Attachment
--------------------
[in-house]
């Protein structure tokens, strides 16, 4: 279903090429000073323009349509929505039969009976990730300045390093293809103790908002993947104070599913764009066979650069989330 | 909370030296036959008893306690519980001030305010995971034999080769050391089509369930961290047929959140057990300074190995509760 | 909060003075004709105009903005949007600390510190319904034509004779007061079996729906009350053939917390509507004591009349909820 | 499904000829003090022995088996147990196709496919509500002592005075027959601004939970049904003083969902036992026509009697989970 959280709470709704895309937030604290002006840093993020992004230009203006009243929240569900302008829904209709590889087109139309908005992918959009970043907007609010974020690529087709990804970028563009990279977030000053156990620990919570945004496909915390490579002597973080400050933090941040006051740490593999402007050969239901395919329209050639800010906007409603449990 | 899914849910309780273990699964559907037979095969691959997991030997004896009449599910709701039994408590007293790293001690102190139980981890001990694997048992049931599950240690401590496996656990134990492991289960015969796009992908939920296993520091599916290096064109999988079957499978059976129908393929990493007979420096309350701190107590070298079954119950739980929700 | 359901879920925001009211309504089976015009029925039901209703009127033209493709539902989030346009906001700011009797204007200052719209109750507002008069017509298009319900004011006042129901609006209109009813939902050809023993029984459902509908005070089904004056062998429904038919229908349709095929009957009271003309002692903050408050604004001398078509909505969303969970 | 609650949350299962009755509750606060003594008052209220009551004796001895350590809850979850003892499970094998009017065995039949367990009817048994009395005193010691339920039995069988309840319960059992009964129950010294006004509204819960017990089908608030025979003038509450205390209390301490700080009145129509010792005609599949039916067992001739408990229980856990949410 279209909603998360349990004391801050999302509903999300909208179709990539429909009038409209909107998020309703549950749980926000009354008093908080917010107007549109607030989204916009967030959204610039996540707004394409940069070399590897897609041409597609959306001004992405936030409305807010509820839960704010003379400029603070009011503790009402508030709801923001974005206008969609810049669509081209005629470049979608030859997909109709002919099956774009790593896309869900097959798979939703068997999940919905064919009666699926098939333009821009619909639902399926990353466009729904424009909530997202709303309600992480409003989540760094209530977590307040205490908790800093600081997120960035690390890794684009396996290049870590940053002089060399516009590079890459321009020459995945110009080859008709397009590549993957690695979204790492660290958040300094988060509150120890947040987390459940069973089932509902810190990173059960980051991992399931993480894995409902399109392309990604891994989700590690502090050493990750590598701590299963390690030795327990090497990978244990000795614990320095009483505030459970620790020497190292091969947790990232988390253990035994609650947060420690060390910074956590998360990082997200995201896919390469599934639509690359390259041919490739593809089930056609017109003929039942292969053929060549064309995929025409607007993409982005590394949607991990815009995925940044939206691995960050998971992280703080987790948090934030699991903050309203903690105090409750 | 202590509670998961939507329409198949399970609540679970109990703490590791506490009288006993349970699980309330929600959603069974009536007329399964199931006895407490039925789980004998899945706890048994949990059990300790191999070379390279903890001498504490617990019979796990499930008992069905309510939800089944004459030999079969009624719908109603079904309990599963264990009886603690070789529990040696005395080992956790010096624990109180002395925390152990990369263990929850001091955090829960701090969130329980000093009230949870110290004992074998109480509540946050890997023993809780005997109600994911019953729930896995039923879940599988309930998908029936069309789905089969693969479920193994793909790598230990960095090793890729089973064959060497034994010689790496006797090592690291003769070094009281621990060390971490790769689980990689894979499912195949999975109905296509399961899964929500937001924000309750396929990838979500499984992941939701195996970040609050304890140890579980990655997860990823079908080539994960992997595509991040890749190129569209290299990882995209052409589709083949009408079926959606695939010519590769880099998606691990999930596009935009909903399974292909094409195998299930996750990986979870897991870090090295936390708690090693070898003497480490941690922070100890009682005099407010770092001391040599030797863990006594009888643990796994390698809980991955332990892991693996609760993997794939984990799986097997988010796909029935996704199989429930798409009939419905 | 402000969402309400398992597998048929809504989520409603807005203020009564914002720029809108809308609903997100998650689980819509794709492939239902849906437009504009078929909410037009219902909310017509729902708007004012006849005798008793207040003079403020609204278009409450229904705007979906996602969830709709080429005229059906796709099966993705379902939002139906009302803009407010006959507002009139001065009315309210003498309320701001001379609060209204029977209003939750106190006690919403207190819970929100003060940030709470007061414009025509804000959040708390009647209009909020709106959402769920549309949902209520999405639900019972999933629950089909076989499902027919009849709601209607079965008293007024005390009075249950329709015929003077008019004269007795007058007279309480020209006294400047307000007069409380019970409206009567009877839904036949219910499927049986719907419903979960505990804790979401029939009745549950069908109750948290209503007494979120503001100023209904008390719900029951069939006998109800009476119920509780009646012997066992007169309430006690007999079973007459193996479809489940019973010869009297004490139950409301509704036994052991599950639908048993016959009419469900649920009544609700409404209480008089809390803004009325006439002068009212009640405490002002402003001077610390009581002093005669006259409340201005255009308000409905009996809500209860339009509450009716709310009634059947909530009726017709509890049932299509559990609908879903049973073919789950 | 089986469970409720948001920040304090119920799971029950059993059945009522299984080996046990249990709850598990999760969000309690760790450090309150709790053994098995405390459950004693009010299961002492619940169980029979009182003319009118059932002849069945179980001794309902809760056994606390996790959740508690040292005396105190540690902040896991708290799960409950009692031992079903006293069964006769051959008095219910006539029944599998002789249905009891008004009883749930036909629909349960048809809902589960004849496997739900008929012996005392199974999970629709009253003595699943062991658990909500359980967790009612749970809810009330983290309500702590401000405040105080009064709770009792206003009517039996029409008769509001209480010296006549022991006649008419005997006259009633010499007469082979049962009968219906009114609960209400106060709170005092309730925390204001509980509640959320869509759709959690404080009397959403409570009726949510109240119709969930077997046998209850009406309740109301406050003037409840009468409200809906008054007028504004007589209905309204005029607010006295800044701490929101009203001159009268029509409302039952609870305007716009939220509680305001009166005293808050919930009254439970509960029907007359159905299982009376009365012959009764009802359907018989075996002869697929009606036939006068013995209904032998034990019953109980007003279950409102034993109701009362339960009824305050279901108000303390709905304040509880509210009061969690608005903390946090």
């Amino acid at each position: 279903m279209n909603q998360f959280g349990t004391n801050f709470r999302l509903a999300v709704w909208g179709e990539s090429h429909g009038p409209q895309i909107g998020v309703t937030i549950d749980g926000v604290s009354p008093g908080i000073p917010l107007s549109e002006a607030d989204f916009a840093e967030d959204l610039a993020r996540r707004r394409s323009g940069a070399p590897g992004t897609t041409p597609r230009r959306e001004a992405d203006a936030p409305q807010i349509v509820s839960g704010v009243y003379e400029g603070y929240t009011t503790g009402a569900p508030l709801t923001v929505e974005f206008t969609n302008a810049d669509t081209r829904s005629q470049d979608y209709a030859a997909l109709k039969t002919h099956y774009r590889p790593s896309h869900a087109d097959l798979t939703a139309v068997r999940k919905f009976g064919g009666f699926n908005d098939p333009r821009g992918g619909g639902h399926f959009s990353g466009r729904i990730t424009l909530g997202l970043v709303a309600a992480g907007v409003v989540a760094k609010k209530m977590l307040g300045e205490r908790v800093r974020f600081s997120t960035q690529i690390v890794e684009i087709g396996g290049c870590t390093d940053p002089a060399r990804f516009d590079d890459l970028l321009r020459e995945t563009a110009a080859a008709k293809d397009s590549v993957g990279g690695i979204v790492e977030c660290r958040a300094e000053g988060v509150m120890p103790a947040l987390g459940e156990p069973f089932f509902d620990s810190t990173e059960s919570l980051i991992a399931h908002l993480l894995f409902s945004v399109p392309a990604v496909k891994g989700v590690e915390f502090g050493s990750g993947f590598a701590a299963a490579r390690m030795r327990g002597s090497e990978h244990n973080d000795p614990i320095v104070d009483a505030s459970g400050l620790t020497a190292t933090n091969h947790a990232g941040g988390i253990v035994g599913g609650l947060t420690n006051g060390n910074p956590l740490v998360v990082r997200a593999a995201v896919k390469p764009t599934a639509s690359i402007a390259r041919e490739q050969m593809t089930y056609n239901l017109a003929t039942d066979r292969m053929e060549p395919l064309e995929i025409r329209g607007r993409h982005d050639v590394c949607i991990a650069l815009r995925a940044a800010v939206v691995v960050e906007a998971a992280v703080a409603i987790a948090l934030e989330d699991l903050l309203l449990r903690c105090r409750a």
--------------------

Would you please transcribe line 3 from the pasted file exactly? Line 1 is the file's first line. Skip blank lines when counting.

């Amino acid at each position: 279903m279209n909603q998360f959280g349990t004391n801050f709470r999302l509903a999300v709704w909208g179709e990539s090429h429909g009038p409209q895309i909107g998020v309703t937030i549950d749980g926000v604290s009354p008093g908080i000073p917010l107007s549109e002006a607030d989204f916009a840093e967030d959204l610039a993020r996540r707004r394409s323009g940069a070399p590897g992004t897609t041409p597609r230009r959306e001004a992405d203006a936030p409305q807010i349509v509820s839960g704010v009243y003379e400029g603070y929240t009011t503790g009402a569900p508030l709801t923001v929505e974005f206008t969609n302008a810049d669509t081209r829904s005629q470049d979608y209709a030859a997909l109709k039969t002919h099956y774009r590889p790593s896309h869900a087109d097959l798979t939703a139309v068997r999940k919905f009976g064919g009666f699926n908005d098939p333009r821009g992918g619909g639902h399926f959009s990353g466009r729904i990730t424009l909530g997202l970043v709303a309600a992480g907007v409003v989540a760094k609010k209530m977590l307040g300045e205490r908790v800093r974020f600081s997120t960035q690529i690390v890794e684009i087709g396996g290049c870590t390093d940053p002089a060399r990804f516009d590079d890459l970028l321009r020459e995945t563009a110009a080859a008709k293809d397009s590549v993957g990279g690695i979204v790492e977030c660290r958040a300094e000053g988060v509150m120890p103790a947040l987390g459940e156990p069973f089932f509902d620990s810190t990173e059960s919570l980051i991992a399931h908002l993480l894995f409902s945004v399109p392309a990604v496909k891994g989700v590690e915390f502090g050493s990750g993947f590598a701590a299963a490579r390690m030795r327990g002597s090497e990978h244990n973080d000795p614990i320095v104070d009483a505030s459970g400050l620790t020497a190292t933090n091969h947790a990232g941040g988390i253990v035994g599913g609650l947060t420690n006051g060390n910074p956590l740490v998360v990082r997200a593999a995201v896919k390469p764009t599934a639509s690359i402007a390259r041919e490739q050969m593809t089930y056609n239901l017109a003929t039942d066979r292969m053929e060549p395919l064309e995929i025409r329209g607007r993409h982005d050639v590394c949607i991990a650069l815009r995925a940044a800010v939206v691995v960050e906007a998971a992280v703080a409603i987790a948090l934030e989330d699991l903050l309203l449990r903690c105090r409750a």